If you think it’s a good idea to have another world war just so we can say we are playing nice and arent racist, you are delusional. We closed up after WW2 precisely because trading with enemies caused it. If you the unimagineable horror of WW3 is worth playing these games, then you neither love your country, nor other people. You are sick. This is worldwide war and destruction we are playing around with here. I hope you’re the first to get drafted.

Mike says:

Re: Re: Re: A lot of assumptions here

TOKYO — Fida Khan, a gangly 14-year-old, told the court that immigration authorities should not deport him and his family merely because his foreign-born parents lacked proper visas when they came to Japan more than 20 years ago.

Aggressive enforcement of Japanese immigration laws has increased in recent years as the country’s economy has floundered and the need for cheap foreign labor has fallen.

Nationality in Japan is based on blood and parentage, not place of birth. This island nation was closed to the outside world until the 1850s, when U.S. warships forced it to open up to trade. Wariness of foreigners remains a potent political force, one that politicians dare not ignore, especially when the economy is weak.

As a result, the number of illegal immigrants has been slashed, often by deportation, from 300,000 in 1995 to just 130,000, a minuscule number in comparison to other rich countries. The United States, whose population is 2 1/2 times that of Japan’s, has about 90 times as many illegal immigrants (11.6 million)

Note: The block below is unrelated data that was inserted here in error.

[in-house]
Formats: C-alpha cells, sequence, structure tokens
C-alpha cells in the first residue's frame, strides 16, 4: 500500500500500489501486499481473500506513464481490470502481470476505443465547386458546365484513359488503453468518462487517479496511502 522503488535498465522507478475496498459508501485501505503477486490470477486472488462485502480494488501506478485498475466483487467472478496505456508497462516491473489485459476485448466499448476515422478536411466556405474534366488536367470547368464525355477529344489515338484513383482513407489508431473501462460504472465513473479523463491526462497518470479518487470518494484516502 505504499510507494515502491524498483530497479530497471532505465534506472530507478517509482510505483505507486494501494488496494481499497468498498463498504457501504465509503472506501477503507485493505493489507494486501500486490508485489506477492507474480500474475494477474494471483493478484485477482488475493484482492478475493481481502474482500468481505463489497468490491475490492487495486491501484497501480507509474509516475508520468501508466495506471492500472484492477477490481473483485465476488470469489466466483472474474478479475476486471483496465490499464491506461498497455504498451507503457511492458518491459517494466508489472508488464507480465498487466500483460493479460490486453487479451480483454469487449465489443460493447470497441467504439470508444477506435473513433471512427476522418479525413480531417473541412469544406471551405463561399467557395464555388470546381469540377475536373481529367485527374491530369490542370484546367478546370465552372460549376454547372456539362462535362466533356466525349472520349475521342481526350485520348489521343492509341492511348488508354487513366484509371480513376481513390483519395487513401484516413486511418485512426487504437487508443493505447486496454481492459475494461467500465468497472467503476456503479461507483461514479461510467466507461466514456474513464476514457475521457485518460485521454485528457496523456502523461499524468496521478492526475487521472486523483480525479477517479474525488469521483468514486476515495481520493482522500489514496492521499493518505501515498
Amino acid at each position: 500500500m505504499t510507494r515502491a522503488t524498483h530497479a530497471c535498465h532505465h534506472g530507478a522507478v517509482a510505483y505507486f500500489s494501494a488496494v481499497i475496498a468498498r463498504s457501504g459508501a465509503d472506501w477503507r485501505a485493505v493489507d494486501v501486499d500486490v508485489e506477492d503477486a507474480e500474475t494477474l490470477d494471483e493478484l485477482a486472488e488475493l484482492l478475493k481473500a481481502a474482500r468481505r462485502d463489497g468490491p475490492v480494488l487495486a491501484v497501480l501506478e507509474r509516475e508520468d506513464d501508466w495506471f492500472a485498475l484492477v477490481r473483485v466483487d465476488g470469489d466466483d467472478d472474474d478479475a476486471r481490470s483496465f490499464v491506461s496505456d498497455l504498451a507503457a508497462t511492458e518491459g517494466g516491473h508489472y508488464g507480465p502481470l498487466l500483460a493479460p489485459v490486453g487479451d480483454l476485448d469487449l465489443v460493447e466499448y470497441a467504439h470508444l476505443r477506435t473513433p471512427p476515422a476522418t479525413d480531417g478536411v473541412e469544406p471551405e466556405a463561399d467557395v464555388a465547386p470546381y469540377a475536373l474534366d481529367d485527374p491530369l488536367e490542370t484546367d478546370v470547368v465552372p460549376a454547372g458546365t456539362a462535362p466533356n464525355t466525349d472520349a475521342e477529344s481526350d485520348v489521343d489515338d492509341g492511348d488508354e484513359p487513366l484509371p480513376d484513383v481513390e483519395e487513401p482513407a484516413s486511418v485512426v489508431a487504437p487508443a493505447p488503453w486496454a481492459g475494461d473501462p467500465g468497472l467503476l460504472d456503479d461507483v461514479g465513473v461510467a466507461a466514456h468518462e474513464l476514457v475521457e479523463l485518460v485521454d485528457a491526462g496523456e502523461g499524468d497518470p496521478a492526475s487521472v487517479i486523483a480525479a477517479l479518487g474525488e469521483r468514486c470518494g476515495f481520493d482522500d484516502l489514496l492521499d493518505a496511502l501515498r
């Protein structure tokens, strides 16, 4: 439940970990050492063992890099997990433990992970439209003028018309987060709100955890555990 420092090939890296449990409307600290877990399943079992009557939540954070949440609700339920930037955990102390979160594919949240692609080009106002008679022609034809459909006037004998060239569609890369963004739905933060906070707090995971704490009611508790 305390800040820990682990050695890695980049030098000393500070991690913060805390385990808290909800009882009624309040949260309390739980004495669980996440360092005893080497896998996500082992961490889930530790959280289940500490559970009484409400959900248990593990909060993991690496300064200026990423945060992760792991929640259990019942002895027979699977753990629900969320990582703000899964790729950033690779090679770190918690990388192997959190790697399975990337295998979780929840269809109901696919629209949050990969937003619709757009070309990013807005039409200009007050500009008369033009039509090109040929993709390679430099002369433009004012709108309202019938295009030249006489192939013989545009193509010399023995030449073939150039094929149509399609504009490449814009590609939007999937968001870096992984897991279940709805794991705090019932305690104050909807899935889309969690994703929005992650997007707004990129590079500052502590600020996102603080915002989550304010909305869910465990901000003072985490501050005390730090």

Among highly developed countries, Japan also ranks near the bottom in the percentage of legal foreign residents. Just 1.7 percent are foreign or foreign-born, compared with about 12 percent in the United States.

harbingerofdoom (profile) says:

Re: Re: A lot of assumptions here

you are using hyperbole to argue your point which if you cant do, means you really have no point to make.

no one that is not on the board of directors or a major stock holder has the right to tell any business how to manage its work force. except of course when doing so is illegal such as in the case of hiring illegal immigrants or in cases where the hiring of such a workforce presents a destabilizing force on our economy such as the case for importing ‘skilled workers’ and outsourcing a large percentage of a corporations jobs to overseas markets.

i could not care less where someone was born or what their genetic makeup is when it comes to getting a job… all i care about is that you are able to get the job done and thats it. its not just about genetics and racism as you would like to say it is. these policies of shipping off jobs to foreign countries in combination with importing workers that are not citizens creates a destabilizing force on the economy to begin with and combining it with huge unemployment numbers only serves to compound the problem.

the issue here is not race at all.
its economic survival of our sovereign nation and its being put at very real risk here. we are headed towards being a nation of nothing but inherited money controlled by complete idiots who have never had to work a day in their life at one end and construction workers burger flippers and other such menial jobs that simply can not be outsourced overseas at the other.

i dont know about you, but living in a country where the only true domestic skilled labor is working for the government at various city county state and federal levels because there simply are no longer any such jobs in the private sector scares the holy hell out of me…

Mike says:

Re: Re: Re: A lot of assumptions here